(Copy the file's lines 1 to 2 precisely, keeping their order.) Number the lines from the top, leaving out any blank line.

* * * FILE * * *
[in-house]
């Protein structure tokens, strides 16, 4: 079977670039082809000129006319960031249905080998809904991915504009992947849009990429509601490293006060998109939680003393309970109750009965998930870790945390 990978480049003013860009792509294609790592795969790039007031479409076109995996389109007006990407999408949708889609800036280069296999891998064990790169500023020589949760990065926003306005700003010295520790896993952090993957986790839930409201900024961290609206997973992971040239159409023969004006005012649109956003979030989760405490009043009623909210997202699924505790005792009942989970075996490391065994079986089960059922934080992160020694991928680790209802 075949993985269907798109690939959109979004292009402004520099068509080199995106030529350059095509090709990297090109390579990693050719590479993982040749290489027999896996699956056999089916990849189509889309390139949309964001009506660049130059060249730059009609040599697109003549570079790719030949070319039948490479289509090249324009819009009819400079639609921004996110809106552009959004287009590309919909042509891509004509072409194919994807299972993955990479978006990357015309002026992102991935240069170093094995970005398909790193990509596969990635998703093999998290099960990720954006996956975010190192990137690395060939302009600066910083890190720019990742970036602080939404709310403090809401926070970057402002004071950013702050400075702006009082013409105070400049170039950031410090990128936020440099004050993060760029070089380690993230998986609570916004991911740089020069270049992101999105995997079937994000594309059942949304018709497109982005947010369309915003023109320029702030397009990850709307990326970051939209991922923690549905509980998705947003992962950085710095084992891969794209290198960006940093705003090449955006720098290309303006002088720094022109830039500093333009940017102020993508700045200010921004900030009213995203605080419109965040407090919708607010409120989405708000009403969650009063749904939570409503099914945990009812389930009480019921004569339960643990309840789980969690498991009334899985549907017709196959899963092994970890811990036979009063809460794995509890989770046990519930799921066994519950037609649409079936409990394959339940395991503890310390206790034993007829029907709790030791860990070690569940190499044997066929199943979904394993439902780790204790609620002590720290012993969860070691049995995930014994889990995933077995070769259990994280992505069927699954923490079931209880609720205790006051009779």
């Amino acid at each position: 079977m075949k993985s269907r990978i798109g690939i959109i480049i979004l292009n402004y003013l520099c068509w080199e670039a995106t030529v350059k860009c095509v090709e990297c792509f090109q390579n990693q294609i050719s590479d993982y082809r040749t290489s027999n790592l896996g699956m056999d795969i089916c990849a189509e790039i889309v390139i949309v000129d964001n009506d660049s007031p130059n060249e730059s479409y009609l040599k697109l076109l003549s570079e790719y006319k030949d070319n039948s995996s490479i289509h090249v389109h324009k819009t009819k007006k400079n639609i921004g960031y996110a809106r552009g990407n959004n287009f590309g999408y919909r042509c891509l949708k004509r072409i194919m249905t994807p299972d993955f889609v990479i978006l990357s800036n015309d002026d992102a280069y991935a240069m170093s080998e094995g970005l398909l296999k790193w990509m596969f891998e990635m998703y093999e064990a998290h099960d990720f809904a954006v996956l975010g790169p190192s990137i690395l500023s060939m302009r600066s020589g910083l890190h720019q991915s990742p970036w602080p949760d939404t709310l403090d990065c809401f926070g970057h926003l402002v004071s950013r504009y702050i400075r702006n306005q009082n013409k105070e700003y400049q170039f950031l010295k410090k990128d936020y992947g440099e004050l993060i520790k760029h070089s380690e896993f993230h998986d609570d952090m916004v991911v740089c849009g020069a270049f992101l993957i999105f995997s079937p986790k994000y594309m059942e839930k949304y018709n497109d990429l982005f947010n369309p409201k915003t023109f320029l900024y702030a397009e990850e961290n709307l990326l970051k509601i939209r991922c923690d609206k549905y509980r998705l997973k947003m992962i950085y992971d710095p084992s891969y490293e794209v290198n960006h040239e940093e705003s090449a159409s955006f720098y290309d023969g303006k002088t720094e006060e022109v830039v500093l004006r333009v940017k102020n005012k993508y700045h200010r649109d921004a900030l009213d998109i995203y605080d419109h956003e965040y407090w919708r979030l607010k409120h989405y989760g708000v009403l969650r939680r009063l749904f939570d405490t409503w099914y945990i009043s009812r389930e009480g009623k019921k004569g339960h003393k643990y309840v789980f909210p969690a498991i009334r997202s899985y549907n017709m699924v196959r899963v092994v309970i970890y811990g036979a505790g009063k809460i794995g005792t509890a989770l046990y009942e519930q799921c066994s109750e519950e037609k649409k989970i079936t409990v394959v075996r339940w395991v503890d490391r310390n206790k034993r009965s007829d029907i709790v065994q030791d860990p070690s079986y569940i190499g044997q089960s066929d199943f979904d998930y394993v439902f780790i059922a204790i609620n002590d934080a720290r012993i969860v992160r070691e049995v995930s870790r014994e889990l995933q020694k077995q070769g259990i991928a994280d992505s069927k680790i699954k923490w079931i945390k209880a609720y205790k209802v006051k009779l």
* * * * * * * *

[in-house]
């Protein structure tokens, strides 16, 4: 079977670039082809000129006319960031249905080998809904991915504009992947849009990429509601490293006060998109939680003393309970109750009965998930870790945390 990978480049003013860009792509294609790592795969790039007031479409076109995996389109007006990407999408949708889609800036280069296999891998064990790169500023020589949760990065926003306005700003010295520790896993952090993957986790839930409201900024961290609206997973992971040239159409023969004006005012649109956003979030989760405490009043009623909210997202699924505790005792009942989970075996490391065994079986089960059922934080992160020694991928680790209802 075949993985269907798109690939959109979004292009402004520099068509080199995106030529350059095509090709990297090109390579990693050719590479993982040749290489027999896996699956056999089916990849189509889309390139949309964001009506660049130059060249730059009609040599697109003549570079790719030949070319039948490479289509090249324009819009009819400079639609921004996110809106552009959004287009590309919909042509891509004509072409194919994807299972993955990479978006990357015309002026992102991935240069170093094995970005398909790193990509596969990635998703093999998290099960990720954006996956975010190192990137690395060939302009600066910083890190720019990742970036602080939404709310403090809401926070970057402002004071950013702050400075702006009082013409105070400049170039950031410090990128936020440099004050993060760029070089380690993230998986609570916004991911740089020069270049992101999105995997079937994000594309059942949304018709497109982005947010369309915003023109320029702030397009990850709307990326970051939209991922923690549905509980998705947003992962950085710095084992891969794209290198960006940093705003090449955006720098290309303006002088720094022109830039500093333009940017102020993508700045200010921004900030009213995203605080419109965040407090919708607010409120989405708000009403969650009063749904939570409503099914945990009812389930009480019921004569339960643990309840789980969690498991009334899985549907017709196959899963092994970890811990036979009063809460794995509890989770046990519930799921066994519950037609649409079936409990394959339940395991503890310390206790034993007829029907709790030791860990070690569940190499044997066929199943979904394993439902780790204790609620002590720290012993969860070691049995995930014994889990995933077995070769259990994280992505069927699954923490079931209880609720205790006051009779």